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5@5: Plant-based milk beats conventional | Faux chicken sandwich wars | Eating fruits and vegetables lowers stress5@5: Plant-based milk beats conventional | Faux chicken sandwich wars | Eating fruits and vegetables lowers stress

Each day at 5 p.m. we collect the five top food and supplement headlines of the day, making it easy for you to catch up on today's most important natural products industry news.

3 Min Read
alternative nondairy milks
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Americans are drinking less cow milk and more plant-based alternatives

While conventional dairy still has a huge market advantage (cow milk consumption is almost 10 times larger than plant-based alternatives), the discrepancy between the two is getting smaller each year. From 2013 to 2017, the number of gallons of cow milk consumed in a household per week decreased by 12.2%, while the number of gallons for plant based alternatives such as almondmilk and soymilk, increased by 35.7%. Although this is the latest data available, one can imagine that the Oatly boom and other innovative alternative dairy launches continue to close the gap. The Counter offers more data illustrating conventional dairy's demise.

The alternative chicken sandwich wars on the horizon

The plant-based meat market is worth $1.4 billion, with sales growing by more than $430 million between 2019 and 2020, so it's no surprise that alternative chicken product launches have been popping up everywhere over the past few months. As this article from The Spoon points out, the companies putting these products out, which range from smaller startups to big-box retailers such as Target, will also have to contend with lab-grown chicken in the near future—it's already being sold to customers in Singapore, and governments are racing to be the next to bring lab-grown meat to market. 

What do Whole Foods' operational changes mean for its future?

Whole Foods recently released a public-facing statement announcing a consolidation of its operations; the company will be merging its global and regional merchandising teams into a single team, as well as creating new leadership roles focused on local products and supplier relationships. These and other changes arrive on the heels of Amazon's disappointing grocery store performance with regard to brick-and-mortar sales in the fiscal first quarter. Winsight Grocery Business reports.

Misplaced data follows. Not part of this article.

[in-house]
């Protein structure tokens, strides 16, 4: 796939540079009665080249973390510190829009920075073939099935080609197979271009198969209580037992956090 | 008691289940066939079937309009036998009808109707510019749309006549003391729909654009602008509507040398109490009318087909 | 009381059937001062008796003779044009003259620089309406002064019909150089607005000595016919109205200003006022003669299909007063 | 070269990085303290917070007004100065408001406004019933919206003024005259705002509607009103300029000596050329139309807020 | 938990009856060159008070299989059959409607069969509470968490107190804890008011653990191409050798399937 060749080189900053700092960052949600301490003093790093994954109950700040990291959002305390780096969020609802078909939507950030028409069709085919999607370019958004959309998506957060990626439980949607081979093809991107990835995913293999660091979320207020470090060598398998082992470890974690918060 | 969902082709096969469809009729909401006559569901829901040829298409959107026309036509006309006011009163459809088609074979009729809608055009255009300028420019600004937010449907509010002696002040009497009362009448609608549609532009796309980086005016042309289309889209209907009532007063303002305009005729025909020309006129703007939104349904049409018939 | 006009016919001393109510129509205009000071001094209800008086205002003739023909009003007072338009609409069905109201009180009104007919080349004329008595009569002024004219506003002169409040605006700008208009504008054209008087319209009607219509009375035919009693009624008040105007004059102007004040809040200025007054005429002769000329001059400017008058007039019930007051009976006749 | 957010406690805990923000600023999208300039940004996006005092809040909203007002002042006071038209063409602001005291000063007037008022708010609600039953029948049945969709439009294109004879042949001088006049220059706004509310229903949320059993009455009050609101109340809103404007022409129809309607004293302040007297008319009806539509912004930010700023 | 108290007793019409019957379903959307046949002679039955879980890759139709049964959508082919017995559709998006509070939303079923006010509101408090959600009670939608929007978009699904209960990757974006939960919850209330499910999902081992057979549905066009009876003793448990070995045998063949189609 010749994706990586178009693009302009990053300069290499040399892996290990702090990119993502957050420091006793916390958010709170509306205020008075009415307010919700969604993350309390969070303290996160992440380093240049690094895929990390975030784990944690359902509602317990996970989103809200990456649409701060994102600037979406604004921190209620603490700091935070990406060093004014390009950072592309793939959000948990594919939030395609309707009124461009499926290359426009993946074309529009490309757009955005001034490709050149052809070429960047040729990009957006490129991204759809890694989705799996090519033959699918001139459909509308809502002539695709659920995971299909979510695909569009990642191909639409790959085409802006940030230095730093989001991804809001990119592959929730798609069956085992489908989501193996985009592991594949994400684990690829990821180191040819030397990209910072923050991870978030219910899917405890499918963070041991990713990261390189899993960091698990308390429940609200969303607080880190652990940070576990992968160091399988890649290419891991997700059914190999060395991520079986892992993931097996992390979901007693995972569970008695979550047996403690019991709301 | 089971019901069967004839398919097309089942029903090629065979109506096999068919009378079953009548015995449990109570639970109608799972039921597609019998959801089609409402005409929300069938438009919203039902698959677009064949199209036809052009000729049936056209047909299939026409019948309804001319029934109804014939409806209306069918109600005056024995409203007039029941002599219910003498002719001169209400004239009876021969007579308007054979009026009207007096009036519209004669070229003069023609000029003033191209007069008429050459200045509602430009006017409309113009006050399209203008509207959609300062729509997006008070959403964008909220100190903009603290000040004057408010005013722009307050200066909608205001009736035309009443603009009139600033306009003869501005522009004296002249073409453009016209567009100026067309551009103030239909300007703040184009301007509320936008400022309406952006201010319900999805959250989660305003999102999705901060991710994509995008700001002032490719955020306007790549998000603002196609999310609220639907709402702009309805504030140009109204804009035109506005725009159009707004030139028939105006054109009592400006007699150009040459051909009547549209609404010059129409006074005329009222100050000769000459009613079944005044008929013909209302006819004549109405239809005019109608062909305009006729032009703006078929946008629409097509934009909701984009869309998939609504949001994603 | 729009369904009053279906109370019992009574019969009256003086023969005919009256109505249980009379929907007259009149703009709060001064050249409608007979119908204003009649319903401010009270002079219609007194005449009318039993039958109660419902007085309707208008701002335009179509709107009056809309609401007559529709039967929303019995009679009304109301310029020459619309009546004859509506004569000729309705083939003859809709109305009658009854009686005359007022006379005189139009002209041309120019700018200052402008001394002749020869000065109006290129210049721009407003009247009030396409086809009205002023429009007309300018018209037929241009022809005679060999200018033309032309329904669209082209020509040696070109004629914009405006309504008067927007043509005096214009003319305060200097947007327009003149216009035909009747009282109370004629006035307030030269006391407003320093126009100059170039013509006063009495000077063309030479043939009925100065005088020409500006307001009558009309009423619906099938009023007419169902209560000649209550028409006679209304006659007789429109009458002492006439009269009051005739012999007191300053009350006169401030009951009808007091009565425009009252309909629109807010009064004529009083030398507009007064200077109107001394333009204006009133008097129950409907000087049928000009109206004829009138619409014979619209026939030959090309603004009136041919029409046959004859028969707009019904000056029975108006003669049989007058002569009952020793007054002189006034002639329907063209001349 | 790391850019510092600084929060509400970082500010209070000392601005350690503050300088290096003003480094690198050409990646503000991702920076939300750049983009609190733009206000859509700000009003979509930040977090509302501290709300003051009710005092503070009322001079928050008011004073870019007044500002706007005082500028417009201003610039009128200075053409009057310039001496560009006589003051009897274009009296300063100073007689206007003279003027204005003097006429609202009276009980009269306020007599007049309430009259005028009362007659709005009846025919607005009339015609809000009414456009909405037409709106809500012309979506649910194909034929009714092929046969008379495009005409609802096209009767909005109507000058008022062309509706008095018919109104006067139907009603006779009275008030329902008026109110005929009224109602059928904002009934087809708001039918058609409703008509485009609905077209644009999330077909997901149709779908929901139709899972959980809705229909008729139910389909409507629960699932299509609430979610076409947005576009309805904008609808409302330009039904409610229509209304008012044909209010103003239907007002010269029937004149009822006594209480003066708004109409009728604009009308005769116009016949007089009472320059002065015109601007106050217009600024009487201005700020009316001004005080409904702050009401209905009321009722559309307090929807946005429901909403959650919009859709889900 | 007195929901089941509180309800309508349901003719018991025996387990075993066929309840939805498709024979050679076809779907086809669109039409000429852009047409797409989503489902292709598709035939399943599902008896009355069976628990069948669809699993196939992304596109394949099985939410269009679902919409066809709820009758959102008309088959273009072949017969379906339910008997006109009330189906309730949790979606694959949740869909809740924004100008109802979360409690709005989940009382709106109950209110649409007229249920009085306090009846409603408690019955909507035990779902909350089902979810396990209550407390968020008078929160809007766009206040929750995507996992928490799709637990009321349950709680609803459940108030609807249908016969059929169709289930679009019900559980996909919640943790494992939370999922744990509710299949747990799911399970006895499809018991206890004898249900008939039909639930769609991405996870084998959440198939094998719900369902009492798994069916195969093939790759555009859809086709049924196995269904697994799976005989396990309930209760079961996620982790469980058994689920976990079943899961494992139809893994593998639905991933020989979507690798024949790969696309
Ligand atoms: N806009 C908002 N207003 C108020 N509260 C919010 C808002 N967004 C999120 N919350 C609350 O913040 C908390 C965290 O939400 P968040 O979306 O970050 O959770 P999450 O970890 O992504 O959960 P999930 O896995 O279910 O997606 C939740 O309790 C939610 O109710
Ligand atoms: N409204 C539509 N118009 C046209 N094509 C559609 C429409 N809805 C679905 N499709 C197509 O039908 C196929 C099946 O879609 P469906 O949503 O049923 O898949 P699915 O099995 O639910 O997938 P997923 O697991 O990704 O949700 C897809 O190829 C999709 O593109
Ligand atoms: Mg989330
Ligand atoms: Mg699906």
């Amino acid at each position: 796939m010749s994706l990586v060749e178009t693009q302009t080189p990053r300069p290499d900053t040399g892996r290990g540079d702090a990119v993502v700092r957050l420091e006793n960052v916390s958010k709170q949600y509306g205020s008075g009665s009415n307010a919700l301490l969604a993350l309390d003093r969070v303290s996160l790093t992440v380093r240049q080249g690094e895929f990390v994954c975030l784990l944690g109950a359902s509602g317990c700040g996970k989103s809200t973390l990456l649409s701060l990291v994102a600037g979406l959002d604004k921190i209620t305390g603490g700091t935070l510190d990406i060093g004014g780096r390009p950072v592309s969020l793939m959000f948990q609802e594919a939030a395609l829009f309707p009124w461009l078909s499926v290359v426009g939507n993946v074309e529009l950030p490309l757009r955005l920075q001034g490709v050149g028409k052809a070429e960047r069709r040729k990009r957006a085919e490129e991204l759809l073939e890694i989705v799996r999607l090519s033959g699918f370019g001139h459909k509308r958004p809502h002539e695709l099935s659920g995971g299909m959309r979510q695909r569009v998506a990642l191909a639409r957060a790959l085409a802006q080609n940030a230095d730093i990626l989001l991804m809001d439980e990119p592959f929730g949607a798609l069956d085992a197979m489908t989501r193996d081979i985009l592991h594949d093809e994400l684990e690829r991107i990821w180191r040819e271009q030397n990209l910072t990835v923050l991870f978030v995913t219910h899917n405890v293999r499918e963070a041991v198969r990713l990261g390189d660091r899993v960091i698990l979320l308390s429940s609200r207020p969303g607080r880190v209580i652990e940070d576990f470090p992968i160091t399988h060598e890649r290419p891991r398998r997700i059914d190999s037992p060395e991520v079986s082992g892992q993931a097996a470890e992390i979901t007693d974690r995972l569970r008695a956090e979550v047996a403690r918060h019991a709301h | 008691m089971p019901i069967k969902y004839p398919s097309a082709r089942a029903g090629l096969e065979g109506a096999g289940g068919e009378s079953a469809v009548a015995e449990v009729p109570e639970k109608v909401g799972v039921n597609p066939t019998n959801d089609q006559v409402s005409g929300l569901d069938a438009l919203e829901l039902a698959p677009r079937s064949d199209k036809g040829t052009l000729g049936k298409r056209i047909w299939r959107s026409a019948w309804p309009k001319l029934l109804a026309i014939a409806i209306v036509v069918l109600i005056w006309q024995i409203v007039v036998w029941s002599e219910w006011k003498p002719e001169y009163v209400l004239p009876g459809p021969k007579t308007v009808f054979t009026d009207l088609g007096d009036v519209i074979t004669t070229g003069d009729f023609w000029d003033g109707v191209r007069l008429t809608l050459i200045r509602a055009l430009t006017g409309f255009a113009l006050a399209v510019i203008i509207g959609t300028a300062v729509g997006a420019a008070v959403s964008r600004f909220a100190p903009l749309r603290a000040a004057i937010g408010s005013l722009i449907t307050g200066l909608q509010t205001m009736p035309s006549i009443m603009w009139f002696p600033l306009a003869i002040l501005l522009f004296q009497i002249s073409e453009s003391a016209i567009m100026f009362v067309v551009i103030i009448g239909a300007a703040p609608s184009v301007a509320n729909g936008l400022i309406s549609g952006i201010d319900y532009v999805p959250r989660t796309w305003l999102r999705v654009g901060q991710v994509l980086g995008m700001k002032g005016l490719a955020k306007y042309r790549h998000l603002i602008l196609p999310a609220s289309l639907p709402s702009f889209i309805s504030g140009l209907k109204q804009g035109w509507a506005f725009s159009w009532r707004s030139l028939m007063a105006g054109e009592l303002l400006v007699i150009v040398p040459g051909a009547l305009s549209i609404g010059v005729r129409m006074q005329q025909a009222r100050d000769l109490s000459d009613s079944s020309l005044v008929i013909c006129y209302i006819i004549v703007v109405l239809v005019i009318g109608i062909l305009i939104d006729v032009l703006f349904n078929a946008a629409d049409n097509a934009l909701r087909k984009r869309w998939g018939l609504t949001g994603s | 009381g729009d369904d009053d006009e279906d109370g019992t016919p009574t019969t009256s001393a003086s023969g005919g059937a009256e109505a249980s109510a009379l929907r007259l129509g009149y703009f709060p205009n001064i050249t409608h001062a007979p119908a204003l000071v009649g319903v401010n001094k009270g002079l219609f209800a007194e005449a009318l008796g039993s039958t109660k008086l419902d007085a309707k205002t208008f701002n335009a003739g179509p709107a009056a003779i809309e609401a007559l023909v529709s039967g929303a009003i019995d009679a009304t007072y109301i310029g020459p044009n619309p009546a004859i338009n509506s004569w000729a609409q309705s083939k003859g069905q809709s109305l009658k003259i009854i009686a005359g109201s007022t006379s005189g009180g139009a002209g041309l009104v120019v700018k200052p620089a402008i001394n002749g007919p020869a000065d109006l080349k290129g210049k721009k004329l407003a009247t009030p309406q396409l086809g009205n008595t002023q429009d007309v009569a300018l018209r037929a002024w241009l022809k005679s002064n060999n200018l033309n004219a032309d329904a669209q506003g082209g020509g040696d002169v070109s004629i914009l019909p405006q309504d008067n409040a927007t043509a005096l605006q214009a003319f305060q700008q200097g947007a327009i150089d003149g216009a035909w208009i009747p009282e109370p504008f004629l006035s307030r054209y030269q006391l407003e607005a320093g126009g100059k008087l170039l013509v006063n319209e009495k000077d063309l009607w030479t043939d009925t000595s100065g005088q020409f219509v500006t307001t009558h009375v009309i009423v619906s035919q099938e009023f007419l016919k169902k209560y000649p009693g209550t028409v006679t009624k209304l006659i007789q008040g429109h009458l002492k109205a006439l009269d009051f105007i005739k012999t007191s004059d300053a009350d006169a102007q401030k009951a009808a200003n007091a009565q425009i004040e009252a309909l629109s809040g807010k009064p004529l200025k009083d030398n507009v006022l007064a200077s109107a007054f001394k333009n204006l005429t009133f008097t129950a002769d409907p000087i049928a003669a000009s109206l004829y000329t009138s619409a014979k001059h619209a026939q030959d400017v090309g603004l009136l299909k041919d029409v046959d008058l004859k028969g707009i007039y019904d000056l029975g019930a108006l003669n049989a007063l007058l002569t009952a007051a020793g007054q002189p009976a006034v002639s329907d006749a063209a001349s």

Eating more fruits and vegetables linked to less stress, study finds

Eating a diet rich in fruit and vegetables is associated with lower stress, according to new research from Edith Cowan University. The findings revealed people who ate at least 470 grams of fruit and vegetables daily had 10% lower stress levels than those who consumed less than 230 grams. The World Health Organization (WHO) recommends eating at least 400 grams of fruit and vegetables per day, but with the rise of ultraprocessed food this is a tough marker to hit for many consumers. Science Daily has the scoop.

After claiming to care about more than profit, corporate America still hasn't found its soul

A profit-only focus has its drawbacks in a world where conscious consumerism is on the rise, but corporate accountability has proven to be an incredibly tricky thing to get right. When investors, customers, governments and CEOs align toward a common goal, that's where the synergy that can change the world lies. That means consumers need to keep demanding ethical products, government policy refreshes will need to be expedited, investors need to push for contemporary governance and monitoring policies that ensure that incentives for unethical behaviors are curbed and CEOs will have to set out to do good in the world primarily by how they create shareholder value. Head to Fast Company for the full story.

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